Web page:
baritone held an uncharacteristically rough edge. “It’s time the clans forged a truce. The balance of power is shifting into dangerous territory. In our arrogance, we’ve ignored the Templars for far, far too long.” I nodded, but somewhere in the middle of his speech—ok, first word—my gaze had drifted to his Adam’s apple and the fact he’d unbuttoned his shirt. It took him about two seconds to notice my distraction. He responded at once, stepping behind me to slide his hands low over my hips, he pulled me back against his chest. I liked it. I really did. I let my mind take a deeper detour into the sensual. But, really, was there another option when you had a sexy, yummy warlock running his hands over you? I turned in his arms. He caught my lower lip between his teeth. I

kissed him back, hard, instantly pushing us into the hot and primal, but I only had his shirt halfway off before a distinct swishing sound interrupted us from behind. Lucian lifted his head. I didn’t have to move. I could smell him. The burning barcode on my hand confirmed it. Strix had returned. “Rotten timing,” I groaned under my breath, letting my hands fall to my side. The Nether Reach keeper dipped his head in an apology of sorts. “I have urgent news, Lord Rowle,” he said curtly. “Something you must see. It cannot wait.” I sighed and stepped back, but Lucian caught me again and whispered in my ear, “Save that appetite of yours for later, sweetheart.”

I lowered my lashes. “Are you taking me for granted?” I challenged softly. Yeah. Like I was going to refuse him? We both knew better, but I could tell by the playful glitter in his eye that he enjoyed my response all the same. Reaching over, he tucked an auburn curl behind my ear, letting his thumb trail the line of my jaw, and then buttoning his shirt, turned to Strix and cocked his head my way. “And Cassidy?” I wasn’t in the mood. Besides, I had to get rid of the sketchbook. Before Strix could reply, I interjected, “I’m just going to sit this one out if you don’t mind. Catch you guys later, ok?” I faked a yawn, but to my surprise, it morphed into a real one. Oddly, Strix seemed relieved, but I couldn’t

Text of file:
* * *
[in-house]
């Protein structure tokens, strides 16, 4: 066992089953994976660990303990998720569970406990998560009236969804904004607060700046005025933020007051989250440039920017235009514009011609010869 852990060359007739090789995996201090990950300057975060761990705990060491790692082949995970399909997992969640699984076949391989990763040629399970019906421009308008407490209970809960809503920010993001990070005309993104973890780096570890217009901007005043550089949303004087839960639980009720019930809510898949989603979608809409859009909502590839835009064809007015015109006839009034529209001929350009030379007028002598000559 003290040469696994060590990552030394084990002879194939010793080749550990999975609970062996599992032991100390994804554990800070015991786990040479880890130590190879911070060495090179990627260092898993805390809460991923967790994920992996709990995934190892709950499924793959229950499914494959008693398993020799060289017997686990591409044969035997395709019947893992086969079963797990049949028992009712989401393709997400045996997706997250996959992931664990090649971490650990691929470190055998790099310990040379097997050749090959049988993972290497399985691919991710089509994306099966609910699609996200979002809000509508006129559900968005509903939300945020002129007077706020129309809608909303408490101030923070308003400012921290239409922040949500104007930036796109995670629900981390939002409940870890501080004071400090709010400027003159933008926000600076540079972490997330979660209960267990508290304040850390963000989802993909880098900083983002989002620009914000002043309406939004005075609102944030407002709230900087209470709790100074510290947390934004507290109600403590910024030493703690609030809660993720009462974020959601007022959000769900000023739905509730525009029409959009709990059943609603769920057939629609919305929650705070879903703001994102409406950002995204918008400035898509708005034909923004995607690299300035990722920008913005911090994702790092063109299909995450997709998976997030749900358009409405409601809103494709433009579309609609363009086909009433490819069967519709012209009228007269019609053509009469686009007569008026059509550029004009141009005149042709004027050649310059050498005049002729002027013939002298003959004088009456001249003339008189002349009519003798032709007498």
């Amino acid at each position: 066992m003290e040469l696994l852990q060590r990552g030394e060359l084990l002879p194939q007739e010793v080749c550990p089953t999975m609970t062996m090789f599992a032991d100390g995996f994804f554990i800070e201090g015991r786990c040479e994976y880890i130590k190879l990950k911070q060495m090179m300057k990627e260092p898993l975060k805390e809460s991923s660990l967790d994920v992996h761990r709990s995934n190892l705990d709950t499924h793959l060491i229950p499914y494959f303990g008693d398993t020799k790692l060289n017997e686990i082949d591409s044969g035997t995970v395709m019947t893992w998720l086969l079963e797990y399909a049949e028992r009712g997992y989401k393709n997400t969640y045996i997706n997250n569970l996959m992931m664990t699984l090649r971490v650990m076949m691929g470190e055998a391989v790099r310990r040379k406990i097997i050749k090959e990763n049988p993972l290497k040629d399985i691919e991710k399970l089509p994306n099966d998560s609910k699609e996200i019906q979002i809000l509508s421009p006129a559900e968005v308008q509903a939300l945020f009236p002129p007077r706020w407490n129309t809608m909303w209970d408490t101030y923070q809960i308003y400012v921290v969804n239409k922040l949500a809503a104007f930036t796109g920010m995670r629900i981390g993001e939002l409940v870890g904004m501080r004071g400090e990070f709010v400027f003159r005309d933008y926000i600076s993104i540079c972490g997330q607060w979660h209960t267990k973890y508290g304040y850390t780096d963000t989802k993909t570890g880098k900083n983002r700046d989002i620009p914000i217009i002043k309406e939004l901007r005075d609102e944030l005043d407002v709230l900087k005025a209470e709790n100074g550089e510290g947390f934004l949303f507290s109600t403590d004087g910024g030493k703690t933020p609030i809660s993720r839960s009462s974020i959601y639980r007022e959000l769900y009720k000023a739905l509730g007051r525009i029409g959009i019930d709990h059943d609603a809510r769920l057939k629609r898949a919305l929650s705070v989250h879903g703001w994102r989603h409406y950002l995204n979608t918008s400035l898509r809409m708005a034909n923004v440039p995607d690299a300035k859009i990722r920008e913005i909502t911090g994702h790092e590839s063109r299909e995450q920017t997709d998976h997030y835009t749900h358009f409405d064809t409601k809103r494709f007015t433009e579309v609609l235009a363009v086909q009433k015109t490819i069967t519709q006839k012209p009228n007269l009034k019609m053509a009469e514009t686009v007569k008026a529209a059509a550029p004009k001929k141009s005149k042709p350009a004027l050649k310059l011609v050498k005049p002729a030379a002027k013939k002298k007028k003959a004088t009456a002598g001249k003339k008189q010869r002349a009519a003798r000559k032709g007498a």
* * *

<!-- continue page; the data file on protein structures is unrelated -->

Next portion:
be sure. They didn’t wait. The next second, they’d vanished in a flash of light. “Whatever,” I mumbled, unaccountably annoyed. Another yawn rolled over me. Yeah, after that rough ride through the gate made by the Knights Templar, I felt like I’d been hit by a sledgehammer. Maybe a nap wouldn’t be such a bad idea after all. But only after I’d ditched the sketchbook.

A Dark Secret Ricky crawled out of my jacket the instant I dropped it on my bed. “Nice timing,” I snorted. “Danger’s over.” The imp pinned his long ears down in irritation, and after a growl accompanied by a brief display of teeth, he stalked over to the pillow and, plopping down right on it, curled up into a tiny ball of black smoke. I rolled my eyes. Yeah. The turmeric still hadn’t filtered through his system yet. Just how much had my mother planted around the place? “Sleep it off,” I muttered, dropping onto my knees and sliding my hands under the mattress.

Phew. The sketchbook was still there. Gripping the leather spine, I pulled it out and settled next to the bed to inspect it in greater detail. It was an odd thing for Emilio to fixate on. I’d skimmed through it before, finding mostly charcoal renditions of Gloria’s face and a few of the silver ring. “So, what is so important about you?” I asked aloud, as if the sketchbook would simply just answer. I started with a mana inspection first, slowly running my hands over the ancient, cracked leather binding and both sides of the cover. No viable spells, only old and broken ones, so faint I couldn’t track anything back to their origins. I studied the Mindbreaker’s symbol emblazoned on the back, dimly noting my mana signature looked the same.